THE RECENTLY ENACTED NIST Small Business Cybersecurity Act promises to provide SMBs with some of the basic informational resources needed to build a security infrastructure that will better protect them and their SMB clients against cyberthreats.
In August, President Donald J. Trump quietly signed the new law, which requires the U.S. Commerce Department’s National Institute of Standards and Technology to “disseminate clear and concise resources to help small business concerns identify, assess, manage, and reduce their cybersecurity risks.”
Established by Congress in 1901, NIST is charged with promoting “U.S. innovation and industrial competitiveness by advancing measurement science, standards, and technology in ways that enhance economic security and improve our quality of life.”
The law imposes no new requirements or regulations on SMBs, notes Jason McNew, CEO and founder of Gettysburg, Pa.-based Stronghold Cyber Security LLC, a provider of cybersecurity services.
“What it does do is tell NIST to make free resources about basic security measures available to these businesses, written and presented in a way they can actually use it,” he says.
Information on the basics of securing information, systems, and networks has long been available to businesses at the enterprise level that have the resources to hire and support IT staff, harden their networks, and conduct penetration testing.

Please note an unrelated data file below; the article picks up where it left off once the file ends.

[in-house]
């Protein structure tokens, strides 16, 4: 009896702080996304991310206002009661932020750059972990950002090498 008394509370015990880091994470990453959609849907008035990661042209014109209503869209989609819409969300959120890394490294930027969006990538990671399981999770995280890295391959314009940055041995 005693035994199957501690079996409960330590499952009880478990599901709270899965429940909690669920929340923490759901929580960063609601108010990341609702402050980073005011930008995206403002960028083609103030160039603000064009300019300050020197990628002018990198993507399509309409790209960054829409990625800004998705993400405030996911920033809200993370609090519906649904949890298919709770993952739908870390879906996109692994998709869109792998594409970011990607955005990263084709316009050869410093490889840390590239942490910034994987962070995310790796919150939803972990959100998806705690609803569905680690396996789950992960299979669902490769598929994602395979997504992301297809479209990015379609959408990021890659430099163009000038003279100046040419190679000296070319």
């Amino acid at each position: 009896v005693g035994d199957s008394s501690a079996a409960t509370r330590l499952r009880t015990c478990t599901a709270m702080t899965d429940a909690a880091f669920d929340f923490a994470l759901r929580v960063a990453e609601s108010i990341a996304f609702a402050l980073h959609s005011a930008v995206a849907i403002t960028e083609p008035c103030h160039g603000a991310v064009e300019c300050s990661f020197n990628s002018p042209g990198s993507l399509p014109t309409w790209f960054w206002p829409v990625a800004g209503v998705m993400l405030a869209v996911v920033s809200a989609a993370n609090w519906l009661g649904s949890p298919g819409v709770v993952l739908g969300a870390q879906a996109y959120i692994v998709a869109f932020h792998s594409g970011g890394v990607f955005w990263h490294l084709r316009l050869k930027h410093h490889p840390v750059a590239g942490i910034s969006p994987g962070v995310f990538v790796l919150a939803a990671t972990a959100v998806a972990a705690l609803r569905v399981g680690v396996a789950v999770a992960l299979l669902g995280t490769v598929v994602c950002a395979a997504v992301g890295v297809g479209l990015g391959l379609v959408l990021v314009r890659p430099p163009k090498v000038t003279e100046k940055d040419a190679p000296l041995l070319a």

SMBs don’t have such resources, leaving them particularly vulnerable in a world where they are increasingly the targets of ransomware, malware, and other attacks. “The ‘bigger fish’ have the resources to protect themselves, and the threat actors always go for the low-hanging fruit,” McNew says.
He notes that while many small businesses know they need to do something to reduce their cyber risk, “they don’t know where to start.”
The new law is an example of legislators responding to the growing cybersecurity threats faced by businesses that are the foundation of the U.S. economy, according Bill Conner, president and CEO of San Jose, Calif.-based breach detection and prevention vendor SonicWall Inc., and a driving force behind the new law.
“It is really rewarding to see them recognize the importance of the SMB, which is the major underpinning of our economy, and the least well-equipped in terms of resources to deal with cybersecurity,” he says.
The new law should have a positive impact on channel pros serving the SMB market, notes McNew.
“Having a central source of user-friendly information will help them provide more standardized guidance regarding security,” McNew says, adding that “the more we standardize that kind of information, the better, faster, and cheaper we can help small businesses.”